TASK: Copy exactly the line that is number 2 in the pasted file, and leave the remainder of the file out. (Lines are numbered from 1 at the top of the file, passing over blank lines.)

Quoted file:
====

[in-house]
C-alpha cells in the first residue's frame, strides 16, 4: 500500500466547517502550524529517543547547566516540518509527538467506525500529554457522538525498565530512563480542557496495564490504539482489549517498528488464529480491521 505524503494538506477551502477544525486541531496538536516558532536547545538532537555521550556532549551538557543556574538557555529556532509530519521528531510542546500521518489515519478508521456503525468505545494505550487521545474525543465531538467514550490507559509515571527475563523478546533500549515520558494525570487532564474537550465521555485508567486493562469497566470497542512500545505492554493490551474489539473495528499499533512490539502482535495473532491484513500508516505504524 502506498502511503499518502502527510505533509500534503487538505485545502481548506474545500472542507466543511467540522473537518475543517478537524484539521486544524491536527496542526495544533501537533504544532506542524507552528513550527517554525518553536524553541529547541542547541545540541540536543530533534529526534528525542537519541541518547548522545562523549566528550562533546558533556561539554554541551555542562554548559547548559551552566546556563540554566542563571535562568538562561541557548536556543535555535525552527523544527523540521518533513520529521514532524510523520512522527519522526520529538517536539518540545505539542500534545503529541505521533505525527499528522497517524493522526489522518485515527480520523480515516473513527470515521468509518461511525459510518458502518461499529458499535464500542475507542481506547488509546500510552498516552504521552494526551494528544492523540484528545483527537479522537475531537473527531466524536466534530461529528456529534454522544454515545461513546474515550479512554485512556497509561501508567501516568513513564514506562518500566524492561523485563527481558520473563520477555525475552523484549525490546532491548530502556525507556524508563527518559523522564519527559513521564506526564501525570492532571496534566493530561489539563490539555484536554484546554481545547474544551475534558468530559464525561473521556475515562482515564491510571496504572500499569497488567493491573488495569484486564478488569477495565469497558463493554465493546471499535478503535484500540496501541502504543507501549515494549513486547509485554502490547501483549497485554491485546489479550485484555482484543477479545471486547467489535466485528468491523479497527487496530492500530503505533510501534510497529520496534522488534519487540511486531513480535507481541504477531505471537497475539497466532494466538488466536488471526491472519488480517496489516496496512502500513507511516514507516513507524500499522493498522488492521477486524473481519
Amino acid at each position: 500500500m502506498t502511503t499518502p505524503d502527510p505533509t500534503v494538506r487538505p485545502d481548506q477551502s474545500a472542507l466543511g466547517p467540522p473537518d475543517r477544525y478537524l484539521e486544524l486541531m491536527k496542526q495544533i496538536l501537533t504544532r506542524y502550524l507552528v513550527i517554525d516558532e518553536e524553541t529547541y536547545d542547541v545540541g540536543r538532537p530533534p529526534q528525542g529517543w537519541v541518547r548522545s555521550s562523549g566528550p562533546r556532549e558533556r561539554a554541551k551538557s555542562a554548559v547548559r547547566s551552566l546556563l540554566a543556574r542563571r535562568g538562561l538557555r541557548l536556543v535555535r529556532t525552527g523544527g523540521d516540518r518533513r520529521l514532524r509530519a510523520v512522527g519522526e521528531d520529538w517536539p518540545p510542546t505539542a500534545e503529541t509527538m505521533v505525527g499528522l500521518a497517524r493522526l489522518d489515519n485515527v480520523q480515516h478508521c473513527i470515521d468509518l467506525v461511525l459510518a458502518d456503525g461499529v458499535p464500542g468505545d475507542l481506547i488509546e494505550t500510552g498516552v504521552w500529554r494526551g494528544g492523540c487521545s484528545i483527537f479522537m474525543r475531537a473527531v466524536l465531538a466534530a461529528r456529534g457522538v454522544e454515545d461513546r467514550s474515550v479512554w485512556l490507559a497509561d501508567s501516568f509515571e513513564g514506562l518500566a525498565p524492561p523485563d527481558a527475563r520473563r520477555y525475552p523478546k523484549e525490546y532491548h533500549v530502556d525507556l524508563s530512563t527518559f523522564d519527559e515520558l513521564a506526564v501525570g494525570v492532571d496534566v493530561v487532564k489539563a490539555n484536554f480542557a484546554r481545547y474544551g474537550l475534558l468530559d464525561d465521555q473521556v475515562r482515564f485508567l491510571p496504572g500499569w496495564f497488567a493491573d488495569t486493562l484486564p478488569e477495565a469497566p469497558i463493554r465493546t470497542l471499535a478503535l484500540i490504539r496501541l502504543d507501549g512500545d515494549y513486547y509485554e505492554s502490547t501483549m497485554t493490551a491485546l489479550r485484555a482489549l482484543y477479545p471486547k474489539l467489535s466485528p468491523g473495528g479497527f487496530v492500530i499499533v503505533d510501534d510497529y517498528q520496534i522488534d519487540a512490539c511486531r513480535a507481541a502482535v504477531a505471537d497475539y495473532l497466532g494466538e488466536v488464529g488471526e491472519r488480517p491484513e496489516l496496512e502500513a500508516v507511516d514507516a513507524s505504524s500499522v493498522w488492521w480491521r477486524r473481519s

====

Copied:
C-alpha cells in the first residue's frame, strides 16, 4: 500500500466547517502550524529517543547547566516540518509527538467506525500529554457522538525498565530512563480542557496495564490504539482489549517498528488464529480491521 505524503494538506477551502477544525486541531496538536516558532536547545538532537555521550556532549551538557543556574538557555529556532509530519521528531510542546500521518489515519478508521456503525468505545494505550487521545474525543465531538467514550490507559509515571527475563523478546533500549515520558494525570487532564474537550465521555485508567486493562469497566470497542512500545505492554493490551474489539473495528499499533512490539502482535495473532491484513500508516505504524 502506498502511503499518502502527510505533509500534503487538505485545502481548506474545500472542507466543511467540522473537518475543517478537524484539521486544524491536527496542526495544533501537533504544532506542524507552528513550527517554525518553536524553541529547541542547541545540541540536543530533534529526534528525542537519541541518547548522545562523549566528550562533546558533556561539554554541551555542562554548559547548559551552566546556563540554566542563571535562568538562561541557548536556543535555535525552527523544527523540521518533513520529521514532524510523520512522527519522526520529538517536539518540545505539542500534545503529541505521533505525527499528522497517524493522526489522518485515527480520523480515516473513527470515521468509518461511525459510518458502518461499529458499535464500542475507542481506547488509546500510552498516552504521552494526551494528544492523540484528545483527537479522537475531537473527531466524536466534530461529528456529534454522544454515545461513546474515550479512554485512556497509561501508567501516568513513564514506562518500566524492561523485563527481558520473563520477555525475552523484549525490546532491548530502556525507556524508563527518559523522564519527559513521564506526564501525570492532571496534566493530561489539563490539555484536554484546554481545547474544551475534558468530559464525561473521556475515562482515564491510571496504572500499569497488567493491573488495569484486564478488569477495565469497558463493554465493546471499535478503535484500540496501541502504543507501549515494549513486547509485554502490547501483549497485554491485546489479550485484555482484543477479545471486547467489535466485528468491523479497527487496530492500530503505533510501534510497529520496534522488534519487540511486531513480535507481541504477531505471537497475539497466532494466538488466536488471526491472519488480517496489516496496512502500513507511516514507516513507524500499522493498522488492521477486524473481519